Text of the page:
National Chaplain's Message
Harvey H. Klee
National Chaplain of the American Legion
This month we celebrate the birth of our country rising like the Phoenix in Greek mythology on July 4, 1776, when our founders declared their independence from Great Britain. There were 56 signers to the Declaration of Independence coming from many walks of life: ministers, lawyers, merchants, doctors and educators. What interested me was their religious affiliation.
The predominant denomination represented was Episcopalian/Anglican at about 57 percent. This is to be expected because of the strong Church of England influence in the colonies. The next largest groups were Congregationalist and Presbyterian at approximately 23 percent and 21 percent, respectively. There were two Quakers, two Unitarians or Universalists and one Roman Catholic.
Following our Independence, Articles of Confederation were adopted as an interim measure to provide a structure for national governance in the new country. The real work lied ahead in adopting a Constitution – and that didn't go too well until Benjamin Franklin spoke up in Convention on 1787. I'll paraphrase his remarks:
“We've tried everything and our disagreements are taking us nowhere fast. We've returned to ancient history for models of government and examined the different forms of Republics – that no longer exist as they were filled with the seeds of their own destruction. We've viewed modern states throughout Europe but no Constitution would be suitable for our circumstance. We are groping in the dark to find political truth.
“We haven't once thought of calling upon the Creator of us all to illuminate our understandings. When we were faced with imminent danger in our war against Great Britain, we never ceased our daily prayers in this very room for Divine Protection. Our prayers were heard and graciously answered. All of us have observed frequent instances of Superintending providence in our favor.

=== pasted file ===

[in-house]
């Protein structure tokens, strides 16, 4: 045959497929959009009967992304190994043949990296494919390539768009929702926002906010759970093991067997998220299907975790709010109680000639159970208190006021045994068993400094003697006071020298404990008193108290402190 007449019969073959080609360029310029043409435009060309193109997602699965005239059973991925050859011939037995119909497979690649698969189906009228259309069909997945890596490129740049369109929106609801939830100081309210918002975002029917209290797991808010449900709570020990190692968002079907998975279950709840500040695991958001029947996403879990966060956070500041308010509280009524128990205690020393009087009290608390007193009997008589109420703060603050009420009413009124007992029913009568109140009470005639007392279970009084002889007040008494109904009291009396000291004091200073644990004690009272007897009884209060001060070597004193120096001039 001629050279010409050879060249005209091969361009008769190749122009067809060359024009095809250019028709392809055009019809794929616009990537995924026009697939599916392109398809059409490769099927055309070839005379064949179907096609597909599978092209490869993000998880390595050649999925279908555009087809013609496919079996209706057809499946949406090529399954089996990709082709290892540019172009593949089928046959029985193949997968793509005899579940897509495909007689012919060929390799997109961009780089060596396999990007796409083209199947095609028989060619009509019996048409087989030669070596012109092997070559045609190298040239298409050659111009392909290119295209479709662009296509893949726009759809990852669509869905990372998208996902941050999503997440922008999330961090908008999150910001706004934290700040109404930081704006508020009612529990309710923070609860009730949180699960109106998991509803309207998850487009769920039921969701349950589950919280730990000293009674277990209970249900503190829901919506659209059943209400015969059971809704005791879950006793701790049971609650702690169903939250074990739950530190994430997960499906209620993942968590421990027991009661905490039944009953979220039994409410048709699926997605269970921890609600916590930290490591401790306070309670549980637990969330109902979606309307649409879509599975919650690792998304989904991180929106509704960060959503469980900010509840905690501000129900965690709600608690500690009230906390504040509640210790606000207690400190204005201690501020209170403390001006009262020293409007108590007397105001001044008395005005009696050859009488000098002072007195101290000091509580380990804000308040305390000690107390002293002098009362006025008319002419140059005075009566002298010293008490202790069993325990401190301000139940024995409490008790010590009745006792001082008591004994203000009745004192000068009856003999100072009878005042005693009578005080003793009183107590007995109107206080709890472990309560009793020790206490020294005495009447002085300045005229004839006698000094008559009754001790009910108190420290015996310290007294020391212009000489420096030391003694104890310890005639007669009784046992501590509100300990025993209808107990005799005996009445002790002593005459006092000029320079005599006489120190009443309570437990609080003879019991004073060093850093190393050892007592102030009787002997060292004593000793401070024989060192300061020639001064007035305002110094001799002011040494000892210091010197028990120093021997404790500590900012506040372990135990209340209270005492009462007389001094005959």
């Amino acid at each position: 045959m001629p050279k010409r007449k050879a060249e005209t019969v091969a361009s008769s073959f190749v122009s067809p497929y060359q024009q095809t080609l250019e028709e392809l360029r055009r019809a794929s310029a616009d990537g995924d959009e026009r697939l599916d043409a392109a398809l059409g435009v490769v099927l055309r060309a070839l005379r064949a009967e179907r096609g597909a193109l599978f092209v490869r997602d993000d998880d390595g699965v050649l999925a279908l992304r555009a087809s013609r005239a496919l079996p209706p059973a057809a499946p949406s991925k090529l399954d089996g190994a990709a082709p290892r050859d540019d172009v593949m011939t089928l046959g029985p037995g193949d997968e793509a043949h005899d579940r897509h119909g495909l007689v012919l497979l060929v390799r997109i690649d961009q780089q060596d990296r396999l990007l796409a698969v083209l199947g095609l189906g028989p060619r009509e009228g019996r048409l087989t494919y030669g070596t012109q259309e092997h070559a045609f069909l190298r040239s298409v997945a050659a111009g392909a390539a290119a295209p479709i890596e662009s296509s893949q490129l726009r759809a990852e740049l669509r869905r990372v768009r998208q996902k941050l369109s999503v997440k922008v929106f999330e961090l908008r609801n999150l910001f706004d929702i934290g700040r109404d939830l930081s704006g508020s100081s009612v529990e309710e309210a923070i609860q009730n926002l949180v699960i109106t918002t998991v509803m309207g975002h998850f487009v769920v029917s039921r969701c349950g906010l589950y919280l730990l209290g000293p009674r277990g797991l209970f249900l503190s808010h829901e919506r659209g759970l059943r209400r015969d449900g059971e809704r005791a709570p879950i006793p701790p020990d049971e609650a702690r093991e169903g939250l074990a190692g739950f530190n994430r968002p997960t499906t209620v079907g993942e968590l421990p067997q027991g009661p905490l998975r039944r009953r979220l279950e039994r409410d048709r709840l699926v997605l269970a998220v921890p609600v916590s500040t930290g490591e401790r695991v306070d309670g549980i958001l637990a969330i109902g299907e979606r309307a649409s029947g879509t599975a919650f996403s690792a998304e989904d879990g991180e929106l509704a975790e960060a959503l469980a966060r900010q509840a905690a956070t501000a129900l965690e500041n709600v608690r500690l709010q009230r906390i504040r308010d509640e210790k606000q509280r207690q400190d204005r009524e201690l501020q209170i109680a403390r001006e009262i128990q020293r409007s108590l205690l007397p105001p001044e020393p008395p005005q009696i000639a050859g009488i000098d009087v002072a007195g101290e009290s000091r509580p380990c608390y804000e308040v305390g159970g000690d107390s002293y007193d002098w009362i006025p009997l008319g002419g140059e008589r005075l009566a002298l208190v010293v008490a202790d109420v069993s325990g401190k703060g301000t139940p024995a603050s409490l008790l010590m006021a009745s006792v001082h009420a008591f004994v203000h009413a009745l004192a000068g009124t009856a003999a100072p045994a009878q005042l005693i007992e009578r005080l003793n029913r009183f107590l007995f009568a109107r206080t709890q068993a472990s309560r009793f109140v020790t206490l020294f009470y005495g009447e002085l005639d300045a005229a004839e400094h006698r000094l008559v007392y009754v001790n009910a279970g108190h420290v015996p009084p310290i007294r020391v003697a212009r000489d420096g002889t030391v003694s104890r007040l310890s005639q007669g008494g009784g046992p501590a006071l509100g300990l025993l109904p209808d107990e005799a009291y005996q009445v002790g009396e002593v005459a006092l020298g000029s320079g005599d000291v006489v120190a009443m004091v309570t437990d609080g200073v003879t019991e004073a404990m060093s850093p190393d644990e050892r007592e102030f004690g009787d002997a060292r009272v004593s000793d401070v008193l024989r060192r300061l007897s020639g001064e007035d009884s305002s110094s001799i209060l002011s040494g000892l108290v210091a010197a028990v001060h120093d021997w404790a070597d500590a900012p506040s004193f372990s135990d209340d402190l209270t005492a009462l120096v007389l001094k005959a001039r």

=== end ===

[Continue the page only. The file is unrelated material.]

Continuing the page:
“Have we now forgotten that powerful friend? Or do we imagine we no longer need His assistance?
“The longer I live, the more convincing proofs I see of this truth – that God governs in the affairs of men. Is it probable an empire can rise without His aid? In the sacred writings we have been assured that 'except the Lord build they labor in vain that build it.' Without His concurring aid, we shall succeed in this political building no better than the builders of Babel. We shall be divided by our little partisan interests; our projects will be confounded; and we ourselves shall become a reproach and a byword down to future ages.
“And what is worse, mankind may hereafter this unfortunate instance, despair of establishing Governments by Human Wisdom and leave it to chance, war and conquest.
“And so I move – that henceforth prayers imploring the assistance of Heaven, and its blessings upon our deliberations, be held in this Assembly every morning before we proceed to business.”
The motion passed overwhelmingly and the rest is history. Perhaps this story will impress upon all Legionnaires the importance and necessity of prayer before all business meetings.
Harvey H. Klee
National Chaplain 2016-2017
National Chaplain's June Message
It all started in the spirit in which it was intended. In 1885, a schoolteacher arranged for his pupils to observe June 14 as “Flag Birthday.” That was on the 108th anniversary of the official adoption of The Stars and Stripes. Others followed. In 1916, President Woodrow Wilson established by Proclamation Flag Day. However, it wasn't until 1949 that President Truman signed an Act of Congress designating June 14 of each year as National Flag Day.